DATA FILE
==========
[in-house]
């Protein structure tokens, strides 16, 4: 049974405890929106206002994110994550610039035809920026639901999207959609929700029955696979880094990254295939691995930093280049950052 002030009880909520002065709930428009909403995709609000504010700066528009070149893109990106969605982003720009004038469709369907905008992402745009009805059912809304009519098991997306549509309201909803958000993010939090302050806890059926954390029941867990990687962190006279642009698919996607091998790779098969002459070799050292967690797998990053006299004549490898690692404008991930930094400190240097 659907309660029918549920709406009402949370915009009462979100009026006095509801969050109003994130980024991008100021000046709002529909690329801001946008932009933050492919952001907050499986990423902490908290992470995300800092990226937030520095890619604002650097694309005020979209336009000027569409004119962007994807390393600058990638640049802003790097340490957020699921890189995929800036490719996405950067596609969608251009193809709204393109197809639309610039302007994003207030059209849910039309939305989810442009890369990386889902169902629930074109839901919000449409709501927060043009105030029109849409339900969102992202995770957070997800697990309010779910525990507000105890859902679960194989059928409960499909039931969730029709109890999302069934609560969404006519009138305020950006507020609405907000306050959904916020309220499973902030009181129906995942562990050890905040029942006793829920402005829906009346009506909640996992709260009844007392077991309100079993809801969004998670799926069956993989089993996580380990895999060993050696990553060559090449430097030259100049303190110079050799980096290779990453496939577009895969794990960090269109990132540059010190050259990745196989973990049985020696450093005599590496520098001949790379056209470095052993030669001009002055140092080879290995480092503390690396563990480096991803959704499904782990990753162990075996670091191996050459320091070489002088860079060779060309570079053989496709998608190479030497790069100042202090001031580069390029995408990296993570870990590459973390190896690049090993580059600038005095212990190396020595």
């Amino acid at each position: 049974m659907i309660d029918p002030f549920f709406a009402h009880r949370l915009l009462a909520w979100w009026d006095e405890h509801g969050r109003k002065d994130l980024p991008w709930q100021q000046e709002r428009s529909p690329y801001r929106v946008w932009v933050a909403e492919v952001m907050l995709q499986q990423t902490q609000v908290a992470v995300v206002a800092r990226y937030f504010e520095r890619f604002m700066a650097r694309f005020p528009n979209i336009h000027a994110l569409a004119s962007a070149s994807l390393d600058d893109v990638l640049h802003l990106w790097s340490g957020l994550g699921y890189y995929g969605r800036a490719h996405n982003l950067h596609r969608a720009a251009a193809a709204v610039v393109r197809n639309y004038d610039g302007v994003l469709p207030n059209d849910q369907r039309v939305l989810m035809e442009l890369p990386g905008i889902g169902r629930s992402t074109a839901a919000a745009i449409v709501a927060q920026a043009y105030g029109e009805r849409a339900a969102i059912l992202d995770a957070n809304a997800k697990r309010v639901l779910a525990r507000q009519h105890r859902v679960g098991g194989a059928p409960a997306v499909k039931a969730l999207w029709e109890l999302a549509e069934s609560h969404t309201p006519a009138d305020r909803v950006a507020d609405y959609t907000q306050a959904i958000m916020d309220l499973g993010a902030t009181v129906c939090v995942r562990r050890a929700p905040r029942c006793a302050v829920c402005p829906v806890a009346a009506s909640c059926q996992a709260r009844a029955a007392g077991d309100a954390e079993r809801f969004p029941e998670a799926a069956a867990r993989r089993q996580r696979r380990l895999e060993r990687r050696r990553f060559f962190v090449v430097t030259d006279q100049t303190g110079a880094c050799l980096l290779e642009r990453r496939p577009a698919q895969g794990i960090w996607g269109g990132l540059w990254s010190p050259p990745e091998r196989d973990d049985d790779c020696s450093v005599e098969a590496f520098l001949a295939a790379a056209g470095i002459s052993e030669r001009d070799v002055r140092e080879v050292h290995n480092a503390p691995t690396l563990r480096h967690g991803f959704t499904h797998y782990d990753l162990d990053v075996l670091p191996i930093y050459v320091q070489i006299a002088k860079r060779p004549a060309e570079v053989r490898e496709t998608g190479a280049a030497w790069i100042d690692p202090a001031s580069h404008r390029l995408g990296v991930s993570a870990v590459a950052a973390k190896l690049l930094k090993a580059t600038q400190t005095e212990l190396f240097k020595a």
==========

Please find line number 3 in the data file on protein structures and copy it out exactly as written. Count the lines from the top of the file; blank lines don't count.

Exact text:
């Amino acid at each position: 049974m659907i309660d029918p002030f549920f709406a009402h009880r949370l915009l009462a909520w979100w009026d006095e405890h509801g969050r109003k002065d994130l980024p991008w709930q100021q000046e709002r428009s529909p690329y801001r929106v946008w932009v933050a909403e492919v952001m907050l995709q499986q990423t902490q609000v908290a992470v995300v206002a800092r990226y937030f504010e520095r890619f604002m700066a650097r694309f005020p528009n979209i336009h000027a994110l569409a004119s962007a070149s994807l390393d600058d893109v990638l640049h802003l990106w790097s340490g957020l994550g699921y890189y995929g969605r800036a490719h996405n982003l950067h596609r969608a720009a251009a193809a709204v610039v393109r197809n639309y004038d610039g302007v994003l469709p207030n059209d849910q369907r039309v939305l989810m035809e442009l890369p990386g905008i889902g169902r629930s992402t074109a839901a919000a745009i449409v709501a927060q920026a043009y105030g029109e009805r849409a339900a969102i059912l992202d995770a957070n809304a997800k697990r309010v639901l779910a525990r507000q009519h105890r859902v679960g098991g194989a059928p409960a997306v499909k039931a969730l999207w029709e109890l999302a549509e069934s609560h969404t309201p006519a009138d305020r909803v950006a507020d609405y959609t907000q306050a959904i958000m916020d309220l499973g993010a902030t009181v129906c939090v995942r562990r050890a929700p905040r029942c006793a302050v829920c402005p829906v806890a009346a009506s909640c059926q996992a709260r009844a029955a007392g077991d309100a954390e079993r809801f969004p029941e998670a799926a069956a867990r993989r089993q996580r696979r380990l895999e060993r990687r050696r990553f060559f962190v090449v430097t030259d006279q100049t303190g110079a880094c050799l980096l290779e642009r990453r496939p577009a698919q895969g794990i960090w996607g269109g990132l540059w990254s010190p050259p990745e091998r196989d973990d049985d790779c020696s450093v005599e098969a590496f520098l001949a295939a790379a056209g470095i002459s052993e030669r001009d070799v002055r140092e080879v050292h290995n480092a503390p691995t690396l563990r480096h967690g991803f959704t499904h797998y782990d990753l162990d990053v075996l670091p191996i930093y050459v320091q070489i006299a002088k860079r060779p004549a060309e570079v053989r490898e496709t998608g190479a280049a030497w790069i100042d690692p202090a001031s580069h404008r390029l995408g990296v991930s993570a870990v590459a950052a973390k190896l690049l930094k090993a580059t600038q400190t005095e212990l190396f240097k020595a």